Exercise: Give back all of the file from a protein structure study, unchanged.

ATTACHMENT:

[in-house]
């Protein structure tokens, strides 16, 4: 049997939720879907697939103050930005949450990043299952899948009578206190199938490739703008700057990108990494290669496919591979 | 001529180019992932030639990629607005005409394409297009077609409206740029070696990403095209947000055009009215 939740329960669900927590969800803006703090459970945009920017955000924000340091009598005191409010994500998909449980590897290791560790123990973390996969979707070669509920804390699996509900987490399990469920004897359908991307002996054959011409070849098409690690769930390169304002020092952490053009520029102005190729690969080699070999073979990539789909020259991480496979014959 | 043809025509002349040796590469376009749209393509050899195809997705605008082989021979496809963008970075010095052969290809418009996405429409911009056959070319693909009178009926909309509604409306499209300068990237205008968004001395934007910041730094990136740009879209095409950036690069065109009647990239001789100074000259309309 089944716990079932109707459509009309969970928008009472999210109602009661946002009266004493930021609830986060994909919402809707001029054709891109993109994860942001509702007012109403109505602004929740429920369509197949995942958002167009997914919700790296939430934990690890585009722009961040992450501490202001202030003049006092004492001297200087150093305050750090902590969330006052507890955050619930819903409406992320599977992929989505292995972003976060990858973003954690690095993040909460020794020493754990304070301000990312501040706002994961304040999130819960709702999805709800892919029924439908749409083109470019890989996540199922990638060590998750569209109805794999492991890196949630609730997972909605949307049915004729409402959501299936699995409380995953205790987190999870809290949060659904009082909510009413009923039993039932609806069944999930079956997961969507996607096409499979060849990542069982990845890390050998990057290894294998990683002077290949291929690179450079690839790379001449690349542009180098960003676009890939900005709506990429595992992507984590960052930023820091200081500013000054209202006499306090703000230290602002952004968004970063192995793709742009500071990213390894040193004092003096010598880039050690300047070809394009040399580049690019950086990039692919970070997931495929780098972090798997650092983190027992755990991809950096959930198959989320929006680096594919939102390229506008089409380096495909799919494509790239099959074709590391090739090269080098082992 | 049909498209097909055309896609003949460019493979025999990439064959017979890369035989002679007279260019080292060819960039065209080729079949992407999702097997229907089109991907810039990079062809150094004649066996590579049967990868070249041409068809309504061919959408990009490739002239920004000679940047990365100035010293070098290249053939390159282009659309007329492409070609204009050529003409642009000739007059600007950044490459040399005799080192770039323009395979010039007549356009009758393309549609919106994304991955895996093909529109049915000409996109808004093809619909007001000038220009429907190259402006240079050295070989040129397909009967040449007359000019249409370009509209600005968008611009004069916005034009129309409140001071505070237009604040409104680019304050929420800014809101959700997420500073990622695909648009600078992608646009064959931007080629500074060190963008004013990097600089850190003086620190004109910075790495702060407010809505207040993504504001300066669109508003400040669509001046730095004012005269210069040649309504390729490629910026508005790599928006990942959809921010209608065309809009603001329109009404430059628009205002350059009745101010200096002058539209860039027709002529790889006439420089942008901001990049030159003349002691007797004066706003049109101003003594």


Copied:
[in-house]
């Protein structure tokens, strides 16, 4: 049997939720879907697939103050930005949450990043299952899948009578206190199938490739703008700057990108990494290669496919591979 | 001529180019992932030639990629607005005409394409297009077609409206740029070696990403095209947000055009009215 939740329960669900927590969800803006703090459970945009920017955000924000340091009598005191409010994500998909449980590897290791560790123990973390996969979707070669509920804390699996509900987490399990469920004897359908991307002996054959011409070849098409690690769930390169304002020092952490053009520029102005190729690969080699070999073979990539789909020259991480496979014959 | 043809025509002349040796590469376009749209393509050899195809997705605008082989021979496809963008970075010095052969290809418009996405429409911009056959070319693909009178009926909309509604409306499209300068990237205008968004001395934007910041730094990136740009879209095409950036690069065109009647990239001789100074000259309309 089944716990079932109707459509009309969970928008009472999210109602009661946002009266004493930021609830986060994909919402809707001029054709891109993109994860942001509702007012109403109505602004929740429920369509197949995942958002167009997914919700790296939430934990690890585009722009961040992450501490202001202030003049006092004492001297200087150093305050750090902590969330006052507890955050619930819903409406992320599977992929989505292995972003976060990858973003954690690095993040909460020794020493754990304070301000990312501040706002994961304040999130819960709702999805709800892919029924439908749409083109470019890989996540199922990638060590998750569209109805794999492991890196949630609730997972909605949307049915004729409402959501299936699995409380995953205790987190999870809290949060659904009082909510009413009923039993039932609806069944999930079956997961969507996607096409499979060849990542069982990845890390050998990057290894294998990683002077290949291929690179450079690839790379001449690349542009180098960003676009890939900005709506990429595992992507984590960052930023820091200081500013000054209202006499306090703000230290602002952004968004970063192995793709742009500071990213390894040193004092003096010598880039050690300047070809394009040399580049690019950086990039692919970070997931495929780098972090798997650092983190027992755990991809950096959930198959989320929006680096594919939102390229506008089409380096495909799919494509790239099959074709590391090739090269080098082992 | 049909498209097909055309896609003949460019493979025999990439064959017979890369035989002679007279260019080292060819960039065209080729079949992407999702097997229907089109991907810039990079062809150094004649066996590579049967990868070249041409068809309504061919959408990009490739002239920004000679940047990365100035010293070098290249053939390159282009659309007329492409070609204009050529003409642009000739007059600007950044490459040399005799080192770039323009395979010039007549356009009758393309549609919106994304991955895996093909529109049915000409996109808004093809619909007001000038220009429907190259402006240079050295070989040129397909009967040449007359000019249409370009509209600005968008611009004069916005034009129309409140001071505070237009604040409104680019304050929420800014809101959700997420500073990622695909648009600078992608646009064959931007080629500074060190963008004013990097600089850190003086620190004109910075790495702060407010809505207040993504504001300066669109508003400040669509001046730095004012005269210069040649309504390729490629910026508005790599928006990942959809921010209608065309809009603001329109009404430059628009205002350059009745101010200096002058539209860039027709002529790889006439420089942008901001990049030159003349002691007797004066706003049109101003003594």